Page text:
Trump Responds After Judge Makes Ruling For Right Before The GOP Primary


OPINION: This article may contain commentary which reflects the author's opinion.

Former President Donald Trump was hit with a tough blow by the judge in his Manhattan case that centers around alleged hush money payments to adult movie star Stormy Daniels, and it could be a debilitating blow to his presidential campaign.

New York State Supreme Court Judge Juan Merchan set the trial date for the middle of the Republican primary season, March 25, and he issued some directives that may make it impossible for the former president to campaign, MarketWatch reported.

“Trump, appearing by video conference at a pretrial hearing in the hush-money case, glowered at the camera as Judge Juan Manuel Merchan advised him to cancel all other obligations for the duration of the trial, which could last several weeks,” the report said.

This means that as the other candidates are traveling to states where votes will be cast in primary elections on March 5, March 12, and March 19, the former president will be preparing for his trial.


The former president, who appeared via video conference from his home in Florida, barely spoke during the hearing but he was furious when he posted to his TruthSocial account.

“Just had New York County Supreme Court hearing where I believe my First Amendment Rights, ‘Freedom of Speech,’ have been violated, and they forced upon us a trial date of March 25th, right in the middle of Primary season,” he said.

“Very unfair, but this is exactly what the Radical Left Democrats wanted. It’s called ELECTION INTERFERENCE, and nothing like this has ever happened in our Country before!!!” he said.

At the hearing Trump’s attorneys said they were concerned after the judge informed the former president of what he cannot say related to the trial.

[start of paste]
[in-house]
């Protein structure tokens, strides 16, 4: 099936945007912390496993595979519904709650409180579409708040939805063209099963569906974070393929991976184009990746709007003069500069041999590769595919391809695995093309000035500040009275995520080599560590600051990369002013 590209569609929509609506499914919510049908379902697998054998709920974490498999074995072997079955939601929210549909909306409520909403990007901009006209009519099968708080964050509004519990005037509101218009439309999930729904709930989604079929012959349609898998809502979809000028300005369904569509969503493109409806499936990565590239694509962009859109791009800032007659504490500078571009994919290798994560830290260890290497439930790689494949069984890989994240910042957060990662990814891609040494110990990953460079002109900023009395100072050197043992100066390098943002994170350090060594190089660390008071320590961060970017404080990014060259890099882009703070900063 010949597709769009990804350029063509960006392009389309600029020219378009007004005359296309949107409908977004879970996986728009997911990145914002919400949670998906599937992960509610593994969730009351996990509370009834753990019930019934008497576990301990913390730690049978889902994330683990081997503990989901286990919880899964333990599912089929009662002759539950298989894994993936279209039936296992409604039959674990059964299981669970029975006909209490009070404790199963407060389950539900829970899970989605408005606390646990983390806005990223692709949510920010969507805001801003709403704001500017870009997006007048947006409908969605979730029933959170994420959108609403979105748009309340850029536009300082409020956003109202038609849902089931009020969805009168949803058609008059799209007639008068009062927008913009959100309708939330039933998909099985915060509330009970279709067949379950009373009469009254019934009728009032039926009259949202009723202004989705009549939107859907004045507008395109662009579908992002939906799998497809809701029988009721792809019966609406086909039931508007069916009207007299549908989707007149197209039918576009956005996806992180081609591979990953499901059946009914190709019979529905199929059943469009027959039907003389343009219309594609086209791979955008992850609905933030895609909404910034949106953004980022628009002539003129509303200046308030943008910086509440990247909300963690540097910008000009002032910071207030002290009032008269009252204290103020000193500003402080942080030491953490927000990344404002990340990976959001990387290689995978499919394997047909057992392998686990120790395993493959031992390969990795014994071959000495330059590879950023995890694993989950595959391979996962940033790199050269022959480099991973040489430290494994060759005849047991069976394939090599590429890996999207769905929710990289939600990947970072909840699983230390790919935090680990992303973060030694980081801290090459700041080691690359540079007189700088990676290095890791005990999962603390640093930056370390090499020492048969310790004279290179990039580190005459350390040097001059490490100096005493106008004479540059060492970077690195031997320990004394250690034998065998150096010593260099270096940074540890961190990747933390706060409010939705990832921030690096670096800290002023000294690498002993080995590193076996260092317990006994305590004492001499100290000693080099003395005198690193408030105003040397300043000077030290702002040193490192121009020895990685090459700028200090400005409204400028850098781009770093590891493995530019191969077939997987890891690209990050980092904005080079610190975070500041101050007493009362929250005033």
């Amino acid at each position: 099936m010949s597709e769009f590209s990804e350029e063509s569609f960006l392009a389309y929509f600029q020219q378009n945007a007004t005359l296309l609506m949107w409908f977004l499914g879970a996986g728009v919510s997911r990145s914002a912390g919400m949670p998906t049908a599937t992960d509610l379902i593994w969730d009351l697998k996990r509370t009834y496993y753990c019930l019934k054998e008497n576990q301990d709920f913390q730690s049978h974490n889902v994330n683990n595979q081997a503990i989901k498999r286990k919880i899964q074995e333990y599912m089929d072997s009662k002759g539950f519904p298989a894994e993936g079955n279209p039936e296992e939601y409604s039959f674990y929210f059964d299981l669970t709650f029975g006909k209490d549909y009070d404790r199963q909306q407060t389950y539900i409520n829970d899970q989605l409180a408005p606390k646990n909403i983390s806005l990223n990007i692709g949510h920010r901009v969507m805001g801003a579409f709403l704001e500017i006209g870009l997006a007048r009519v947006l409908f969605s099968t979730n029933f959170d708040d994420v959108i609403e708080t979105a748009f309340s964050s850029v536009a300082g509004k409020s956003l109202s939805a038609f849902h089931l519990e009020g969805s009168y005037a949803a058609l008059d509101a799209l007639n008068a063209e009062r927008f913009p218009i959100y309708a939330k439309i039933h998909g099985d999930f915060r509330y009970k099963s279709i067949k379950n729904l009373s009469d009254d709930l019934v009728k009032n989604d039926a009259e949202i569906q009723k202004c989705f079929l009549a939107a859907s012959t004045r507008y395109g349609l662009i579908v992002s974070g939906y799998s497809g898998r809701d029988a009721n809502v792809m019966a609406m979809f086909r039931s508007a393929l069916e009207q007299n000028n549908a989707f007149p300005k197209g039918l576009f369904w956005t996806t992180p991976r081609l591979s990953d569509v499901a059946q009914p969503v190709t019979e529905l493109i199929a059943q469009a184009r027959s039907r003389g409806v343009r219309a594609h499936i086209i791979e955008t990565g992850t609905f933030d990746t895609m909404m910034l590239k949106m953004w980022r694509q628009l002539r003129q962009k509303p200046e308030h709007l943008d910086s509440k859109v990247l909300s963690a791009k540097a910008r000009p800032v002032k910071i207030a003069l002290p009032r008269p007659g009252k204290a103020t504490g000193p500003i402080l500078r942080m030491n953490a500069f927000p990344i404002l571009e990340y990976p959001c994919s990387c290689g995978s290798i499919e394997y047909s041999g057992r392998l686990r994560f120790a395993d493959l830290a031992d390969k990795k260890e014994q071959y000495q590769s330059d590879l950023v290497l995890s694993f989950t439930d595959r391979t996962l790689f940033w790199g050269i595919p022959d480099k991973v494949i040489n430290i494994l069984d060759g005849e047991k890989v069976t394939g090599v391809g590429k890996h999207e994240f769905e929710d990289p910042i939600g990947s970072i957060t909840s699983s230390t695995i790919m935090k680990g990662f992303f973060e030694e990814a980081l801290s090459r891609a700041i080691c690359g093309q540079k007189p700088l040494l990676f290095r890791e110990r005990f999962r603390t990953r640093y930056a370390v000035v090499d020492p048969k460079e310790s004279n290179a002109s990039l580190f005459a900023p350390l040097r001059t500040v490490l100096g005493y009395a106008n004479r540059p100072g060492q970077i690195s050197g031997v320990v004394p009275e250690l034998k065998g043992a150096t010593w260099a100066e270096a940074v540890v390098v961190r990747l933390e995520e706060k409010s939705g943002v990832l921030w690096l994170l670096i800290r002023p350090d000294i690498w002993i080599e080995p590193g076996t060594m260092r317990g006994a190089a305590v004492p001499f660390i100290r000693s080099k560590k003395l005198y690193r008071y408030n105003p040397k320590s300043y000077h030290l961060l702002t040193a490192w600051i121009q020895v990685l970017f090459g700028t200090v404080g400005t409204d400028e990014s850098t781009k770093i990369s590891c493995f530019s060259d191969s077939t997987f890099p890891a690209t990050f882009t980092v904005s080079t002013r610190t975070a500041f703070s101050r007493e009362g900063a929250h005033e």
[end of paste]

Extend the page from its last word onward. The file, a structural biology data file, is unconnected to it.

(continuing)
“It is certainly not a gag order,” the judge said. “It is certainly not my intention in any way to impede his right to campaign for president of the United States. He’s free to do just about anything that doesn’t violate the terms of this protective order.”

The judge said that the former president “is certainly free to deny the charges. He is free to defend himself against the charges.”

The order stipulates “any person who receives the Covered Materials shall not copy, disseminate, or disclose the Covered Materials, in any form or by any means, to any third party … including, but not limited to, by disseminating or posting the Covered Materials to any news or social media platforms, including, but not limited, to Truth Social, Facebook, Instagram, WhatsApp, Twitter, Snapchat, or YouTube, without prior approval from the Court.”

It said, “any materials and information provided by the People to the Defense in accordance with their discovery obligations … shall be used solely for the purposes of preparing a defense in this matter.”


Market Watch reported:

Among concerns raised by prosecutors were that Trump could weaponize “highly personal information” found on witnesses’ cellphones, such as personal photos and text messages with family and friends, as well as secret grand jury testimony and other material, to rile up anger amongst his supporters.

Nothing in the order prevents Trump from being able to speak “powerfully and persuasively” in his defense without the need to “start attacking individuals, disclosing names, addresses, cellphones’ numbers, identity, dates of birth, or anything along those lines,” Merchan said. Certain sensitive material shared by prosecutors must be kept only by Trump’s lawyers, not Trump himself.

Prosecutors sought the order soon after Trump’s arrest, citing what they say is his history of making “harassing, embarrassing, and threatening statements” about people he’s tangled with in legal disputes.

Trump was spared a personal appearance at the courthouse Tuesday, avoiding the mammoth security and logistical challenges that accompanied his arraignment last month. Instead, the Republican was connected by video conference, with his face beamed onto TV monitors positioned around the courtroom.

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